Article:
The following morning we came in and docked with the slack tide. Pam and Ino met us later in the day and even dropped off their spare car for us to use! We now needed to re-evaluate or plans and make some repairs. The next leg of our trip was to be postponed for a few days. No one was complaining!

Babymoon Cruise? Part Two

29 April 2007 | Offshore South Carolina
Captain Dan

The morning sunrise was spectacular. I felt very confident as we made twelve knots motor sailing north. Bruadar was now well into the Gulf Stream. Our newly installed SSB and Pactor Radio Modem was working well. I had spent a few years studying Amateur Radio and the wonderful benefits it could bring us while cruising. After some hard work and studying I earned my General Class License; this meant we could communicate with the almost anyone. With Bruadar's SSB we could use radio voice communication as well as data/e-mail via a Pactor radio modem to keep in touch with the world and more importantly Commander's Weather Service. Early on in the trip planning process we came to the decision that an outstanding weatherman on the payroll was worth the a small fee. After all, we were in the Gulf Stream were things can go wrong quickly and the piece of mind seemed well worth the $150.00 it cost for a professional offshore forecast. A few times a day I would send e-mail to friends and family as well as update our position on Winlink. (http://www.winlink.org/positions/PosReports.aspx) Our friends could log in daily and look up our progress. Our nephew, Thomas Updike (3), would look at our position each evening and say "Uncle Dan and Auntie Ebeth!" As our romantic day offshore came to a close we experienced porpoises dancing under our bow. What a great sign of luck and the omen of a successful voyage. This was to be the highlight of Bruadar's first offshore passage.

As Ebeth and I approached the North Carolina coast from 90+ miles offshore things started to get complicated. Ebeth was starting to feel really seasick. The Admiral had suppressed these feelings for a full day but now it was starting to catch up. The only way she could feel OK was to lay in the fetal position on deck. This meant that the Captain had not really had any time off watch. After 28 hours at the helm I knew that our plans to hit Beaufort, NC, just did not seem realistic. I went below deck and fired up the radio modem to check my e-mail. More discouraging news, Commander's Weather Forecast was letting us know that the wind was about to increase to 20+ knots from the north over the next two days. This meant that the moderate 10 foots swells we were in would now increase to 15-25 feet as time progressed. The strong headwinds would also slow our progress. While below deck I could not help but notice the bilge pump was running a lot..... what was going on? My worst fears were realized when I peered into the engine room and saw a heavy stream of water running from the stern tube. It was time to get out of the Gulf Stream and head for land.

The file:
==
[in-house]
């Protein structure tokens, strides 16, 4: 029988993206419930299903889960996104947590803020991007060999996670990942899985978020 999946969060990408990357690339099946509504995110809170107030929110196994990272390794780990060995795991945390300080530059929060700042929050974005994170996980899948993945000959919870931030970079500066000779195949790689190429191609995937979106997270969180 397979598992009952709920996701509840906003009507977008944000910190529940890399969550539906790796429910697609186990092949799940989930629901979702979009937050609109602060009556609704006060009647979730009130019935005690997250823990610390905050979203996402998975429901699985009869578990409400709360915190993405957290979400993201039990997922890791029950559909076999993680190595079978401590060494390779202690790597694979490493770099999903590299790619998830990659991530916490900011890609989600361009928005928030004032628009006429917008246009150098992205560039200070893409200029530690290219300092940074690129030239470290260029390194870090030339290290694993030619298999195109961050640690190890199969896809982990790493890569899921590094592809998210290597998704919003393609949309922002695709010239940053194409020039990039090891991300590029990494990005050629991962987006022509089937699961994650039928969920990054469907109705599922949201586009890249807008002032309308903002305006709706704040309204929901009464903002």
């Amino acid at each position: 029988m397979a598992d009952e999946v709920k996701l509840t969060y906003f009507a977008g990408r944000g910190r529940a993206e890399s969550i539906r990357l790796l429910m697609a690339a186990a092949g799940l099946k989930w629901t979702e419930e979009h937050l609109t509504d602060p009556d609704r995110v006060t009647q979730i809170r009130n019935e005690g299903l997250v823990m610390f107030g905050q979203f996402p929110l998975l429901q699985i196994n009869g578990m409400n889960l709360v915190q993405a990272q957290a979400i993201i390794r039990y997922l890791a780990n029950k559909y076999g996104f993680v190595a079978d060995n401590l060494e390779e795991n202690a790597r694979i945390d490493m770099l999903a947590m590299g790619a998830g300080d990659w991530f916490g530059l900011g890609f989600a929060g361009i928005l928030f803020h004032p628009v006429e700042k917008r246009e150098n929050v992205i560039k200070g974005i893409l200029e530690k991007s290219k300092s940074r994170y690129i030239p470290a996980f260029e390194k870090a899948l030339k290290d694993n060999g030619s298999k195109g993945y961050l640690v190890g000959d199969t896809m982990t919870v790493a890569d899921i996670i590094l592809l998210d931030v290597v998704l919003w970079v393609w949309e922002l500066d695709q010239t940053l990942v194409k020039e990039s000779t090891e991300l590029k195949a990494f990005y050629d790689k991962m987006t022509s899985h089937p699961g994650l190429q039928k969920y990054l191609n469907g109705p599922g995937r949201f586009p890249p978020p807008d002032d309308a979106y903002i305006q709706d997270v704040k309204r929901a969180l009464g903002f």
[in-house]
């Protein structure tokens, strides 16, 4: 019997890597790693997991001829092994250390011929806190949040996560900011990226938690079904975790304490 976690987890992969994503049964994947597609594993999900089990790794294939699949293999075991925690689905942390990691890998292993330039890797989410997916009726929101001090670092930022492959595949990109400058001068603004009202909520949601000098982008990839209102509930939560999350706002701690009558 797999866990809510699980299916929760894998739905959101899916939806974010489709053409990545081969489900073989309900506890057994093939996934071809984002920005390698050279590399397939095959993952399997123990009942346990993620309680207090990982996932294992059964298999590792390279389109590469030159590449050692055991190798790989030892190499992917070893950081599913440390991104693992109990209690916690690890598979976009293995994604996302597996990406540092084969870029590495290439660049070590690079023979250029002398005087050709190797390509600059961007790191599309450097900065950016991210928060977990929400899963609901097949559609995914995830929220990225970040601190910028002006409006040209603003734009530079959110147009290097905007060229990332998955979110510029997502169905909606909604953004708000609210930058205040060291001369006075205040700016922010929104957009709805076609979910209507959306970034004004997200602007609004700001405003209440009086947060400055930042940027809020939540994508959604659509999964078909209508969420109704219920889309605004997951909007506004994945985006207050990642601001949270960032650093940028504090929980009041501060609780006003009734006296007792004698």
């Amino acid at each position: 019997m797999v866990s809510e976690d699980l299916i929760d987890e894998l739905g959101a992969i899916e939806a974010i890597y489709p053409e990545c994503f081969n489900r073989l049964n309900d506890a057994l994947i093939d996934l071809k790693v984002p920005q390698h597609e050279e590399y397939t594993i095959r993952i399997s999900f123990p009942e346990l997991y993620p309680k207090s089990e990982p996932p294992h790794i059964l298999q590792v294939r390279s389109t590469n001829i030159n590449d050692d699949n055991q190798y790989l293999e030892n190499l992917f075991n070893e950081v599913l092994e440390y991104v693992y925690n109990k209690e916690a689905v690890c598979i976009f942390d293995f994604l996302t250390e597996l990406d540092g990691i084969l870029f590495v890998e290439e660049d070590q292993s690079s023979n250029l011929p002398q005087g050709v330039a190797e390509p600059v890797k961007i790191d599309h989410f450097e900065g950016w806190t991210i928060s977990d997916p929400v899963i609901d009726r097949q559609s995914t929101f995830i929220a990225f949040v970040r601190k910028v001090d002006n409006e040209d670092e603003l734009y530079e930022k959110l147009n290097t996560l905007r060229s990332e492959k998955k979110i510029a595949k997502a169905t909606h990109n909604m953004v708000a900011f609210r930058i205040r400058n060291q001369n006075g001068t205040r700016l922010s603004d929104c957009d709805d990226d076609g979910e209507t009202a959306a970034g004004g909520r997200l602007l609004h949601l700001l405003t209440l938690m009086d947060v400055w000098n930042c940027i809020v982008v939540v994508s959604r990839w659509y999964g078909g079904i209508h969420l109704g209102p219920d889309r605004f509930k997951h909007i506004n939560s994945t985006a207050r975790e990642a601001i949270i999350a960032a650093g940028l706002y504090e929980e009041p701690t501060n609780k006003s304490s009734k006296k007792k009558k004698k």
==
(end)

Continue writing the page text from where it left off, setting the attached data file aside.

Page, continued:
Shakedown/Delivery/Babymoon Cruise?

28 April 2007 | Port Everglades, FL
Captain Dan
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I have no idea where to begin..... After we purchased Bruadar we needed to bring her home. This would be a great adventure! Ebeth (the Admiral/Cook) and I (the Skipper/Engineer) decided to make this our babymoon as well. Ebeth was pregnant with our third swab and this would be a great vacation before our new child's arrival. On several occasions I suggested looking for volunteers to help crew. This was not the Admiral's idea of a romantic trip so I agreed, it was to be a exclusive and romantic voyage. It is funny how plans work out!
This ended up being nothing but a Shakedown Cruise. After leaving Ft. Lauderdale we planned to plot a course for Beaufort, NC. To keep our speed up the Skipper would head for the Gulf Stream. Our weather forecast called for light northerly winds.


Reality sets in and our first snag came the morning we planned to leave. The 'new' depth sounder had died the night before and we needed to return our rental car. Because of my (the Engineer's) attempts to make some last minute repairs we ended up returning the rental car the following morning. Since we needed to leave on the incoming tide this set us back 12 hours. We waited for the tide and left around 7 pm with daunting task of hitting each of the four bridge openings and making it to the Seabreeze Blvd. bridge for its 'on the hour' opening. I have to admit to being nervous but in the end it all worked out just fine. We were now in the Atlantic Ocean headed north.


As we settled into our 'four hour on four our off' watch routine the Admiral told me that she was feeling a little off. We chalked this up to nerves and motion of the ocean and decided to wait and see how she felt in the morning. The Engineer got the first watch and he/I had to calibrate the new autopilot. No rest for the weary! Oh did I forget to mention the depth sounder was still not functioning?


Enjoy our first sunrise.....more to follow...
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Bruadar's Photos -